Review: Liminal Spaces, A Digital Play Trilogy (Alma Matters Productions/Nowadays Theatre/MXL Live Loft)
If most of this review’s readers are anywhere, it’s a safe bet to say that they are between who they were around March 2020 and who they will become as they find their way back into the post-pandemic world. There is transition in the air, a sense of unresolved inbetweenness, with all the internal rejiggering and hard decision-making that entails.
It’s this struggle of holding on to who you are in a moment of uncertainty, when past principles seem to lack any clear direction, that the Liminal Spaces trilogy taps into. Brought to us by Alma Matters, Nowadays and MXL Live Loft, these one-act plays, filmed National-Theatre-archives-style, approach the grey area between the black and the white with a refreshing lack of definite answers. Rather than being prescriptive, promising to help to figure life out, come what may, the plays seek to thrive in spaces where the path forward isn’t paved but created by the first step you decide to take.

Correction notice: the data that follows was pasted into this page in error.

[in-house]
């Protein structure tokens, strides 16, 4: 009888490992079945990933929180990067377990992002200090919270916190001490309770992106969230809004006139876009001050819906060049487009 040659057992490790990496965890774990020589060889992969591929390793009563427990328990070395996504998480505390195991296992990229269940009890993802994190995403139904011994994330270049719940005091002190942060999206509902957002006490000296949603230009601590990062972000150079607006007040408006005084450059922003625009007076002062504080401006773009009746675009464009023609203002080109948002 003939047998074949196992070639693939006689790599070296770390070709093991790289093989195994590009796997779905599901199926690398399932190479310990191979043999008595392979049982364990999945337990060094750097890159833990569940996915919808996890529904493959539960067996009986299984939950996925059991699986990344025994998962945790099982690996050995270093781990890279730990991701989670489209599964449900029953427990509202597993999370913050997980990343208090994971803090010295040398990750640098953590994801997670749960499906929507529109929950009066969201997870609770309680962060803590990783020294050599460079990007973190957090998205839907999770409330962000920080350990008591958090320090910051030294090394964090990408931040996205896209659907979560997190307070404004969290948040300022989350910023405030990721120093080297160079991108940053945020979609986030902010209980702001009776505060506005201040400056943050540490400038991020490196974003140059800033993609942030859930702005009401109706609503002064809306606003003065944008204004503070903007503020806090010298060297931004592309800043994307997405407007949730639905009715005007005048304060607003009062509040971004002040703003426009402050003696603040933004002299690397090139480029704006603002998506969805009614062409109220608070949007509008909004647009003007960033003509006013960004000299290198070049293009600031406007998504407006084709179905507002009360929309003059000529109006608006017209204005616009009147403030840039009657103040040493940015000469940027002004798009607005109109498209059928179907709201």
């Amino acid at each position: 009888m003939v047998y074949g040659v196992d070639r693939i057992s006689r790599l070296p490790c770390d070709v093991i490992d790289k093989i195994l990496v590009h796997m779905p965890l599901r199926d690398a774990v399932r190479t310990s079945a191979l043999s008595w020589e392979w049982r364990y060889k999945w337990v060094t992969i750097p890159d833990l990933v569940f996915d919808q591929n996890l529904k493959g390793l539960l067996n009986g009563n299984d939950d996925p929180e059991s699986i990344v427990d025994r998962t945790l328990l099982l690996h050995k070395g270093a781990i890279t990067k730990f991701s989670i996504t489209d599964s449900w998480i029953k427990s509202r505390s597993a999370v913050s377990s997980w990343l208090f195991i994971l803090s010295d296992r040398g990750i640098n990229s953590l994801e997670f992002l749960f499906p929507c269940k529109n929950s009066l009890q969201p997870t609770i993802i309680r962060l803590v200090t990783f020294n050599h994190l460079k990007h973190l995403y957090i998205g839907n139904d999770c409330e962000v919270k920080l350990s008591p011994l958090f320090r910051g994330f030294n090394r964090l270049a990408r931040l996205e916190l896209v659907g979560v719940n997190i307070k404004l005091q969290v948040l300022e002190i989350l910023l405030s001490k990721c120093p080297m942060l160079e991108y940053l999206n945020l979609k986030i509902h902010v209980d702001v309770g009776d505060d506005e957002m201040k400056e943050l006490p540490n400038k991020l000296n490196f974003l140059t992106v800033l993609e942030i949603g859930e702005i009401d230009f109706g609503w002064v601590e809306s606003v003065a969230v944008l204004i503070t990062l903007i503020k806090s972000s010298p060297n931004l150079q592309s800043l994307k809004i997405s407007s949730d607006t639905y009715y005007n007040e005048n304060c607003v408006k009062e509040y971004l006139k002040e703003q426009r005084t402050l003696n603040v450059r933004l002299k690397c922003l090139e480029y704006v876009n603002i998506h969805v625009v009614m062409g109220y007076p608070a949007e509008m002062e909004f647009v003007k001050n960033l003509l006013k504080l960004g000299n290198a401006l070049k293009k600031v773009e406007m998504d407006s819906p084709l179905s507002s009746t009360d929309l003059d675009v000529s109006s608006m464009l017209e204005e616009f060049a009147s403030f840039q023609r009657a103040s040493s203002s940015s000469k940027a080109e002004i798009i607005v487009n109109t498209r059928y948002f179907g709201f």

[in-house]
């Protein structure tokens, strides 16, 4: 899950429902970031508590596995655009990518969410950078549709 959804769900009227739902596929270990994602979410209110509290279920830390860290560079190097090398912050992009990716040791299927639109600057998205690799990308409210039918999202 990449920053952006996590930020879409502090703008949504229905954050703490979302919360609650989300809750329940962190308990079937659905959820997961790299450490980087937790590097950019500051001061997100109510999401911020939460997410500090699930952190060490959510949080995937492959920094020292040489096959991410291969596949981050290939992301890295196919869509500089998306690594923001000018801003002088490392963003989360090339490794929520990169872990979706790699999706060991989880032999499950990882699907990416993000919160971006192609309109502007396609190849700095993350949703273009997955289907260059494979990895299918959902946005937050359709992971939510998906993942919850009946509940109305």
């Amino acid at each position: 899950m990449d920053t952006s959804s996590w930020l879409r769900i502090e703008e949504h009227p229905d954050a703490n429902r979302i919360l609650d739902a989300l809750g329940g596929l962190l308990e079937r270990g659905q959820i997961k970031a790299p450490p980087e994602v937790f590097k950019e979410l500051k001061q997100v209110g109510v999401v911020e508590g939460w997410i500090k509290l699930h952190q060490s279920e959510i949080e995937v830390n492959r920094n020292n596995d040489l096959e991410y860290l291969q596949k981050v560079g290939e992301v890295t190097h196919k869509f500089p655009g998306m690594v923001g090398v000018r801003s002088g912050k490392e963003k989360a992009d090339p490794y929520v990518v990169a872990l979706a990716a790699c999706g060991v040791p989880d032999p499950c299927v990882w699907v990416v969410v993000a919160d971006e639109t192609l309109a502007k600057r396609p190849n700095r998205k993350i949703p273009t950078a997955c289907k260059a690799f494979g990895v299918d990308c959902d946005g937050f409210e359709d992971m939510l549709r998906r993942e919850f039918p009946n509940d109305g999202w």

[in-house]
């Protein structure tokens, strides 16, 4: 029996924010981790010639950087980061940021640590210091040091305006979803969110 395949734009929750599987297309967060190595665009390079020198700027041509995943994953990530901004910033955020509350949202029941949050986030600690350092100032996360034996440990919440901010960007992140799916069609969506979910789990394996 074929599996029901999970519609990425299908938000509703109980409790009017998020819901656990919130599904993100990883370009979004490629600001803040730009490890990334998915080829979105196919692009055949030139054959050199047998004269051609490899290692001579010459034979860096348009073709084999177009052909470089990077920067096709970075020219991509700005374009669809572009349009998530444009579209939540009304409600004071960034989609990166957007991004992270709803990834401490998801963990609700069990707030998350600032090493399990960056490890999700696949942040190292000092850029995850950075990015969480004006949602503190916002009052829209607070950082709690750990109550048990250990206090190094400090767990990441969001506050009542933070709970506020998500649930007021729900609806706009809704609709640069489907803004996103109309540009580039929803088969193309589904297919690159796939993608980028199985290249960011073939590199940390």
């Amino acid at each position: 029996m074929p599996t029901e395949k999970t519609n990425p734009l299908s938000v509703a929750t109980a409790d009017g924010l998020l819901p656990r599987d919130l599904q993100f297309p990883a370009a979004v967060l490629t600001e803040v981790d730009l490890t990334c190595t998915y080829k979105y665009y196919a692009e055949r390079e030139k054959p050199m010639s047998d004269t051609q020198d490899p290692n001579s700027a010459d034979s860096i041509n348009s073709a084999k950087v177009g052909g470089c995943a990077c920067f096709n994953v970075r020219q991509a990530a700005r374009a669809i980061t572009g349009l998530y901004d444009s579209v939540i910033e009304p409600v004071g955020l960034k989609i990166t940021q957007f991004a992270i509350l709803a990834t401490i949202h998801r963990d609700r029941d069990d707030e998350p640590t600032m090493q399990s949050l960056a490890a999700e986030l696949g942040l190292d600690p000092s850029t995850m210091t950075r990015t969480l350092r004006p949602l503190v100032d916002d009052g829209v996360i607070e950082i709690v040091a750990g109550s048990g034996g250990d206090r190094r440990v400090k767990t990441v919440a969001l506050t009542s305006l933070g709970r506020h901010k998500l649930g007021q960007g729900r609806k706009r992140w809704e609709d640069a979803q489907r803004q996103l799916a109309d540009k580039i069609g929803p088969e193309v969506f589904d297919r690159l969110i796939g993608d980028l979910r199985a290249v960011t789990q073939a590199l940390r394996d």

A piano prodigy, played by Sarah Marchand, dines alongside a famous musical director, played by Anand Rajaram, who wields his power to prey on those whose ambitions he could make a reality.
Rajaram imbues his role with subtlety and finesse, giving off tons of slimy tension, as one might expect from such a figure, but cut with a sense of weakness and insecurity that explains but never justifies his behavior. It’s the kind of performance that stays true to the trilogy’s title, in the sense that we aren’t given the option to dismiss the character outright. Rather, we are asked to consider the human beneath the monster, reminding me of the open-mindedness people like Daryl Davis have made a career out of.
Marchand, for her part, brings an awareness to her character, Jane, such that victimhood could only ever come second to her life’s goals as composer and performer. Jane’s reactions to the maestro crossing line after line are both arresting and dignified – including a private scream that releases her and the audience’s tension at just the right time – but she is not above taking advantage of how she’s being taken advantage of, calling the maestro out in the hopes of landing a career-defining role. She navigates broadly accepted social rights and wrongs to her own ends and thus remains herself throughout.